Monday, March 31, 2008

The Little Mermaid


The little mermaid drew back the crimson curtain of the tent, and beheld the fair bride with her head resting on the prince’s breast. She bent down and kissed his fair brow, then looked at the sky on which the rosy dawn grew brighter and brighter; then she glanced at the sharp knife, and again fixed her eyes on the prince, who whispered the name of his bride in his dreams. She was in his thoughts, and the knife trembled in the hand of the little mermaid: then she flung it far away from her into the waves; the water turned red where it fell, and the drops that spurted up looked like blood. She cast one more lingering, half-fainting glance at the prince, and then threw herself from the ship into the sea, and thought her body was dissolving into foam. The sun rose above the waves, and his warm rays fell on the cold foam of the little mermaid, who did not feel as if she were dying. She saw the bright sun, and all around her floated hundreds of transparent beautiful beings; she could see through them the white sails of the ship, and the red clouds in the sky; their speech was melodious, but too ethereal to be heard by mortal ears, as they were also unseen by mortal eyes. The little mermaid perceived that she had a body like theirs, and that she continued to rise higher and higher out of the foam. “Where am I?” asked she, and her voice sounded ethereal, as the voice of those who were with her; no earthly music could imitate it.
~from Hans Christian Andersen's The Little Mermaid (1836)


The original fairy tale is remote from the Disney rendition, for Andersen's story of forbidden and impossible love is characterized by sacrifice on the part of the heroine for her beloved. In failing to win the prince's heart, the mermaid must stab him if she wishes to return to the sea. The little mermaid, however, chooses to die herself rather than to kill.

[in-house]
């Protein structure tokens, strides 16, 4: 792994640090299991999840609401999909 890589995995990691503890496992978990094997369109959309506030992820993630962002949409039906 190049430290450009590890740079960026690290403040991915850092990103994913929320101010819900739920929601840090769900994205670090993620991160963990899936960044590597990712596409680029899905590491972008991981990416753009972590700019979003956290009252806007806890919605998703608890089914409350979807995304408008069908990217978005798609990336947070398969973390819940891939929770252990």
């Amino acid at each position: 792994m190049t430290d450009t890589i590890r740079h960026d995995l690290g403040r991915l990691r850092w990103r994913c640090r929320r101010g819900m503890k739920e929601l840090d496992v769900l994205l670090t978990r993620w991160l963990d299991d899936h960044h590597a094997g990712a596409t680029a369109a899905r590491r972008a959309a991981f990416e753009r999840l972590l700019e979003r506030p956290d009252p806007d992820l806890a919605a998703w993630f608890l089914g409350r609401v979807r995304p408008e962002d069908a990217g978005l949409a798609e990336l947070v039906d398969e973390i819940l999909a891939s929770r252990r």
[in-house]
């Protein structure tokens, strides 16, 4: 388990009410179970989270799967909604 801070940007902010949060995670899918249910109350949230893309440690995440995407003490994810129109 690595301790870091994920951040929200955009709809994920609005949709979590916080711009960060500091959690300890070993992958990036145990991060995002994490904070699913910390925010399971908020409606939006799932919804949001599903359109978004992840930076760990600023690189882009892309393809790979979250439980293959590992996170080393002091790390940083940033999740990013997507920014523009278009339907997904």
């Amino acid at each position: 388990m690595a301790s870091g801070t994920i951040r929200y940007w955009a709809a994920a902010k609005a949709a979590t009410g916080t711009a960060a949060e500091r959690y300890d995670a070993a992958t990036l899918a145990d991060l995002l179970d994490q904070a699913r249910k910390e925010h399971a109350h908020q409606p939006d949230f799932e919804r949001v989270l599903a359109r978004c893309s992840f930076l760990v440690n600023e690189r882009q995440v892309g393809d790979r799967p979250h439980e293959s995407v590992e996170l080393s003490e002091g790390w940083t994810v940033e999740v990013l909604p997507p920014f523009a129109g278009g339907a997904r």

One has a sense of the heavy price that is paid for disobedience, especially disobedience to a parent. Although it is obviously a story for children, there is the underlying theme of the consequences of bending the laws of nature. The little mermaid wanted to be human; she wanted to be other than what she was, and was willing to make a pact with the powers of darkness in order to have her way. As with all such bad bargains, the naive party cannot win. The little mermaid is doomed, but she ultimately finds redemption in her self-renunciation, and comes to a better place.

(Artwork by Edmund Dulac) Share

4 comments:

Catherine Delors said...

You just made me remember that the very first book I was given was the Tales of Andersen. It was late at night, and I was already in bed when one of my aunts brought it to me.
I may have been two or three years old, and could not read yet, but what a gift it was! How many times I cried over the fate of the Little Mermaid... Andersen has the gift of capturing the poignancy of life.
Your illustrations are beautiful too, on a par with the quality of the text.
Thank you!

elena maria vidal said...

It is a story which I always loved as well! "The Snow Queen," too!

Alexandra said...

We have the non-Disney version, and I love it as well. Some of those original fairy tales were really heavy, especially the Russian ones and the original Grimm's fairy tales. They gave me nightmares as a child! We are bit tender hearted here(whimpy really)...so far we've stuck with the warm and fuzzy stories like Swedish brownie tales.

I love Edmund Dulac's illustrations - just beuatiful!

hummingbird said...

What a great analysis... Yes, the story shows the consequences not only of trying to bend the laws of nature but also of trying to do a bad thing in order to do a good thing.

It also helped me to better appreciate the importance of being human, and of having an immortal soul, since much of the poignancy of the mermaids is that they lack such immortality, although the heroine eventually seems to gain some kind of existence after death, as a special dispensation... Of course, in reality, if such creatures existed, they would have to have immortal souls, since they are rational beings... But still, it makes a great story.